By: Carey Wedler
For the second year in a row, more than 40,000 people lost their lives to one of the most widespread causes of death in the United States: car accidents.
The National Safety Council estimates that 40,100 people were killed in accidents in 2017, though the official federal figures will be released later this year by the National Highway Traffic Safety Administration (NHTSA).
That agency has previously estimated that
“car accidents killed 37,461 people in 2016, up 5.6% from 2015,”
though as USA Today notes,
“The government counts only deaths on public roads, while the council includes parking lots, driveways and private roads.”
The National Safety Council estimate is down 1% from its 2016 estimate but remains six percent higher than 2015, and even the NHTSA’s figures released last year marked a nine-year high.
Several causes for the high rate of traffic deaths include distracted driving, speeding, not wearing seatbelts, and an increase in motorcycle deaths. Pedestrian deaths and drunk driving deaths also rose, according to the NHTSA’s figures released last year.
The new estimates are still higher than a widely publicized cause of death in the United States: death by gun, which accounted for 38,658 fatalities in 2016. Even still, an often underreported detail about gun deaths is is that roughly two-thirds of them are attributable to suicide — not homicide.
This is a long-term trend. As Pew Research noted in 2013:
“Since the CDC began publishing data in 1981, gun suicides have outnumbered gun homicides. But as gun homicides have declined sharply in recent years, suicides have become a greater share of all firearm deaths: the 61% share in 2010 was the highest on record.”
This trend continues, as NPR reported in 2017 that according to data from the Brady Center for Gun Violence, two-thirds of gun deaths are still caused by suicide.
“There are 20,000 gun suicides in the United States every year, more than 50 every single day …”
… the organization pointed out.
Though the Brady Center argues that the availability of guns increases the suicide rate, particularly because suicide attempts with firearms are more successful than other methods, the massive rate of suicide built into the overall gun death rate speaks to the much deeper underlying mental health issues that cause gun violence of all kinds.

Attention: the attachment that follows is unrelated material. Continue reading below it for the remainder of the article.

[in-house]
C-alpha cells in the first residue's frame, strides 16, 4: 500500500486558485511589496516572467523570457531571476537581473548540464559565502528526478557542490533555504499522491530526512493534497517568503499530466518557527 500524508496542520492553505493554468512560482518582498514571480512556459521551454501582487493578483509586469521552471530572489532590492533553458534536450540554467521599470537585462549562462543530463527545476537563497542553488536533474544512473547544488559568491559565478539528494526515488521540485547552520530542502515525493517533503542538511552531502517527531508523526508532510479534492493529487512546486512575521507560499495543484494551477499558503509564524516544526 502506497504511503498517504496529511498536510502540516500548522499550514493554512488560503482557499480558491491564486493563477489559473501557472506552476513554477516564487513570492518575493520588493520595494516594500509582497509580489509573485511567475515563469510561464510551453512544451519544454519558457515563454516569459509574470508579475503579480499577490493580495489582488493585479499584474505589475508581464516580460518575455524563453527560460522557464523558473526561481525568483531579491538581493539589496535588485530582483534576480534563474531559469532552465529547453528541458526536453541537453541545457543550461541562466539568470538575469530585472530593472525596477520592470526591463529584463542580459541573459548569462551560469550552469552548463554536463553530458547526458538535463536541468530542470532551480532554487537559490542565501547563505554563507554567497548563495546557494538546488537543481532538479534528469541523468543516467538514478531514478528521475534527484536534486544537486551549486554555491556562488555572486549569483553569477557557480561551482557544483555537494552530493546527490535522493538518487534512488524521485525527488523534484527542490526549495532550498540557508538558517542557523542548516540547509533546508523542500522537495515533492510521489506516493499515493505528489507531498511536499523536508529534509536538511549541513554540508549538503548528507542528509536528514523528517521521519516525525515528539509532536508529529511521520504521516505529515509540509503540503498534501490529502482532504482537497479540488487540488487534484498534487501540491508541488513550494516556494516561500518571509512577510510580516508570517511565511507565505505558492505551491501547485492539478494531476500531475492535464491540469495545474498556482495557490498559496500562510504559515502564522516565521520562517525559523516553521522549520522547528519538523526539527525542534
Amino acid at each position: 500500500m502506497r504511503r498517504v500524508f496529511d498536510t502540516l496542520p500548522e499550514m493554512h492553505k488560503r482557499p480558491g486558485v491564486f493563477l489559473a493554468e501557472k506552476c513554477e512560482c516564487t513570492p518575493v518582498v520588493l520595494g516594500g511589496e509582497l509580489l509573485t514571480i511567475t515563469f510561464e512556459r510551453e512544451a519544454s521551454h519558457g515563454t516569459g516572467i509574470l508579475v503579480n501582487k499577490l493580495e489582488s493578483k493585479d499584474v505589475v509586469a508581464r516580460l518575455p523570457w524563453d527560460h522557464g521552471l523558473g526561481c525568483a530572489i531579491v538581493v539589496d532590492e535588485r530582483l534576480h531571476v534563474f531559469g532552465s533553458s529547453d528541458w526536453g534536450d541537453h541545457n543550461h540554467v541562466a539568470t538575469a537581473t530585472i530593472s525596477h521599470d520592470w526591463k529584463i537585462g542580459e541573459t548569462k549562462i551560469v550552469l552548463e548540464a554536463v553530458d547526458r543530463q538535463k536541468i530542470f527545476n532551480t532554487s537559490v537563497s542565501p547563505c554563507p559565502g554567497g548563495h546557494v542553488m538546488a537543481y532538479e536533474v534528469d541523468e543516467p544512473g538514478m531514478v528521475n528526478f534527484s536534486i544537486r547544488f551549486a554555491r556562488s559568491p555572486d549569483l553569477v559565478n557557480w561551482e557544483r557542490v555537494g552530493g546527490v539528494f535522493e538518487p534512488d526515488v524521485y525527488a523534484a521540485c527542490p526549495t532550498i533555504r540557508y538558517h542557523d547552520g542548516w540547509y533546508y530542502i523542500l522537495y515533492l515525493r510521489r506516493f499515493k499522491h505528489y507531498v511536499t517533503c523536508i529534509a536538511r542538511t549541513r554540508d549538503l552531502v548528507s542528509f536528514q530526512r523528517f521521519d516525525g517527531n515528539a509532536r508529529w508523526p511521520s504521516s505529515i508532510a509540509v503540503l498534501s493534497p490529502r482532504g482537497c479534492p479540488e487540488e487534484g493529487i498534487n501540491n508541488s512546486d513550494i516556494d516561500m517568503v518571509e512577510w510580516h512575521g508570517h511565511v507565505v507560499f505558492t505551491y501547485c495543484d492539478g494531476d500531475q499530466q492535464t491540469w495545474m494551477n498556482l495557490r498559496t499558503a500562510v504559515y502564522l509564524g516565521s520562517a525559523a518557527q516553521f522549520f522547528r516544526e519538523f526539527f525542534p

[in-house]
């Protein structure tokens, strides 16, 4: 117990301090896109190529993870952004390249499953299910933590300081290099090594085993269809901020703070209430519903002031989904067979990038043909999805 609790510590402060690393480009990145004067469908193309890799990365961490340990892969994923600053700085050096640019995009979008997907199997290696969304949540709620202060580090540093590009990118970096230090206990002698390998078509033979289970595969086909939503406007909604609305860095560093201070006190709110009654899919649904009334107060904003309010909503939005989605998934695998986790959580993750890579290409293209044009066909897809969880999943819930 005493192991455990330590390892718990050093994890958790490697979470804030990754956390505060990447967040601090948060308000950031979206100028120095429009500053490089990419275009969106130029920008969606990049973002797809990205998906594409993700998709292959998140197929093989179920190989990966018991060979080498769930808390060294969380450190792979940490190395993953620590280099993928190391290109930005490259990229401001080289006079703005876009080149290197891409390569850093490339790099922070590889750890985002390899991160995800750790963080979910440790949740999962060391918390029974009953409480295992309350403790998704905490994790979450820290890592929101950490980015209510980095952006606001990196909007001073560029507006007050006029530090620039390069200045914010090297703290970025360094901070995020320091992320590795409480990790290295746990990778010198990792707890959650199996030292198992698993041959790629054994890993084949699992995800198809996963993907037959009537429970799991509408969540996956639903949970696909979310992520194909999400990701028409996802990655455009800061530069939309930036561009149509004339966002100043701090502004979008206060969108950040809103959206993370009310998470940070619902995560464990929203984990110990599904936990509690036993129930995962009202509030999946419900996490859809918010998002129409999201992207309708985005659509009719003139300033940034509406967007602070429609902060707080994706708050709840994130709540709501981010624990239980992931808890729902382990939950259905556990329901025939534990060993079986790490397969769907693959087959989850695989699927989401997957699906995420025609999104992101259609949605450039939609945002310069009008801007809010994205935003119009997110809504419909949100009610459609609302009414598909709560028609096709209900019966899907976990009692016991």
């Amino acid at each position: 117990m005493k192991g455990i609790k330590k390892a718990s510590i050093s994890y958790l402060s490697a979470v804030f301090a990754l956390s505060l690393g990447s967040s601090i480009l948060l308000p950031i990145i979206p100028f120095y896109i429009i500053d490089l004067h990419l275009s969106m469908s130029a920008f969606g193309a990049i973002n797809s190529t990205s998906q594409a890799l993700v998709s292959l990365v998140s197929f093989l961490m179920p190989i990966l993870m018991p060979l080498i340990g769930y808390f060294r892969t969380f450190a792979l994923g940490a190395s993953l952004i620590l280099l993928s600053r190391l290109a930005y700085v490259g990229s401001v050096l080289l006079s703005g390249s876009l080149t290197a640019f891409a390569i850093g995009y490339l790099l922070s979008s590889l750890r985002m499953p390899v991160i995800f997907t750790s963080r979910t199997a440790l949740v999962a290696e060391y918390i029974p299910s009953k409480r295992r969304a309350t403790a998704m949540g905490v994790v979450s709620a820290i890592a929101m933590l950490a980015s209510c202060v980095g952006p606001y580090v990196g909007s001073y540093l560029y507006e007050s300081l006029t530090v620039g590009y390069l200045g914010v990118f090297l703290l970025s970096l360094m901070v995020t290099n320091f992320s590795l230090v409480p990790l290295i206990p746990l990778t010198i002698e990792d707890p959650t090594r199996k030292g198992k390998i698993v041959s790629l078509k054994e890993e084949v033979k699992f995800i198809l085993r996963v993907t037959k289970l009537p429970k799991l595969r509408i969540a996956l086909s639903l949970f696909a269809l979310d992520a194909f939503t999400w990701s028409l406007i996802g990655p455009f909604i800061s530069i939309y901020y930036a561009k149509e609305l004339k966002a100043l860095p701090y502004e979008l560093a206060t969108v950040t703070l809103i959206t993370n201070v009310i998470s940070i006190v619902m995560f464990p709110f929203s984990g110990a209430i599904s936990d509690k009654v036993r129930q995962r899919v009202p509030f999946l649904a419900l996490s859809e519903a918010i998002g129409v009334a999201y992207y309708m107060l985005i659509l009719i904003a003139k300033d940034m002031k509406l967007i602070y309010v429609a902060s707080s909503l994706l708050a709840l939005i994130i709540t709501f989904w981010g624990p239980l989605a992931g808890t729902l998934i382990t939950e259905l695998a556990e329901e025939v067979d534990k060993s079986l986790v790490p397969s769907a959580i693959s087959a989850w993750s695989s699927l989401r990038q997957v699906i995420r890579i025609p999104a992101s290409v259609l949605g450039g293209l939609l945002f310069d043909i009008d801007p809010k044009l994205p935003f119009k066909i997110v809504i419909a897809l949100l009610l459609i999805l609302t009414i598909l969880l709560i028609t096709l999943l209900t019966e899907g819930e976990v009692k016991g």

In consideration of suicide deaths, it’s also the case that gun homicide deaths on their own are also lower than deaths caused by traffic accidents (there were 11,000 gun-related homicides in 2016), as well as heart disease, stroke, alcoholism, all accidents (including car accidents), diabetes, Alzheimer’s disease, and cancer.
Though mass shootings may be sensational and traumatizing to the masses when broadcast on television on endless loops every time they occur, the recent car accident fatality report, along with longstanding figures about death in the United States underscore the futility of expecting bans on guns – or anything else — to actually save lives.
This is particularly underscored by the recent figure that heroin overdose deaths have increased 533% since 2002 despite the decades-long ban on the substance.
About the Author: Carey Wedler is the editor-in-chief of Anti-Media. Shortly after graduating from UCLA with a degree in History, she got her start making Youtube videos, which led her to Anti-Media. Besides editing, she also covers foreign policy, the war on drugs, and solution-oriented developments. Her work has been published in Newsweek, Ron Paul’s Liberty Report, and the Foundation for Economic Education. Contact Carey via email: email@example.com. Support her on Patreon: patreon.com/CareyWedler
This article (40,000 Dead in 2017: If We’re Banning Things That Kill People, Cars Should Be First) originated on theAntiMedia.org and is republished here with permission and attribution to author Carey Wedler and theAntiMedia.org.
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